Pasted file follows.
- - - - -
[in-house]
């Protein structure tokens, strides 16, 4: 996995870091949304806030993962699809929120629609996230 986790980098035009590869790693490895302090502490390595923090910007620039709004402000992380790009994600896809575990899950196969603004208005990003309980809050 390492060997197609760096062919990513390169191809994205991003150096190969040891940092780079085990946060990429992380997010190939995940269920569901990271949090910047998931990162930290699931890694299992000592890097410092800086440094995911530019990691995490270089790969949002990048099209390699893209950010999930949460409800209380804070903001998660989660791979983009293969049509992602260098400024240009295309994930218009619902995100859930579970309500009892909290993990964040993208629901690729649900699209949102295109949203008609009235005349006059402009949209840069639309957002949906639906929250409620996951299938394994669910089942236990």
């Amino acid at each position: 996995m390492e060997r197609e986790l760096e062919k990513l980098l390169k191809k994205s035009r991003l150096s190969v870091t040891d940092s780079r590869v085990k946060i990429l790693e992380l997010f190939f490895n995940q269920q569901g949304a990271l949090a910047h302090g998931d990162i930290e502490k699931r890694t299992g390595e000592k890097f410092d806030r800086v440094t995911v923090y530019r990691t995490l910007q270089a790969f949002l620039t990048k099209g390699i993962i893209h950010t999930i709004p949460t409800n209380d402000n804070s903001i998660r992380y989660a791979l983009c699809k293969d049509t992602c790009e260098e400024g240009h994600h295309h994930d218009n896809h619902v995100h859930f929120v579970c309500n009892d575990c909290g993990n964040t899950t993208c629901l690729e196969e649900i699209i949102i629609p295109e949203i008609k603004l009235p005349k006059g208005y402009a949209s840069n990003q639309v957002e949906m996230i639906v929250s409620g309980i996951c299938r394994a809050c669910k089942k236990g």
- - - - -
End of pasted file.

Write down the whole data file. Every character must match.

[in-house]
């Protein structure tokens, strides 16, 4: 996995870091949304806030993962699809929120629609996230 986790980098035009590869790693490895302090502490390595923090910007620039709004402000992380790009994600896809575990899950196969603004208005990003309980809050 390492060997197609760096062919990513390169191809994205991003150096190969040891940092780079085990946060990429992380997010190939995940269920569901990271949090910047998931990162930290699931890694299992000592890097410092800086440094995911530019990691995490270089790969949002990048099209390699893209950010999930949460409800209380804070903001998660989660791979983009293969049509992602260098400024240009295309994930218009619902995100859930579970309500009892909290993990964040993208629901690729649900699209949102295109949203008609009235005349006059402009949209840069639309957002949906639906929250409620996951299938394994669910089942236990």
């Amino acid at each position: 996995m390492e060997r197609e986790l760096e062919k990513l980098l390169k191809k994205s035009r991003l150096s190969v870091t040891d940092s780079r590869v085990k946060i990429l790693e992380l997010f190939f490895n995940q269920q569901g949304a990271l949090a910047h302090g998931d990162i930290e502490k699931r890694t299992g390595e000592k890097f410092d806030r800086v440094t995911v923090y530019r990691t995490l910007q270089a790969f949002l620039t990048k099209g390699i993962i893209h950010t999930i709004p949460t409800n209380d402000n804070s903001i998660r992380y989660a791979l983009c699809k293969d049509t992602c790009e260098e400024g240009h994600h295309h994930d218009n896809h619902v995100h859930f929120v579970c309500n009892d575990c909290g993990n964040t899950t993208c629901l690729e196969e649900i699209i949102i629609p295109e949203i008609k603004l009235p005349k006059g208005y402009a949209s840069n990003q639309v957002e949906m996230i639906v929250s409620g309980i996951c299938r394994a809050c669910k089942k236990g």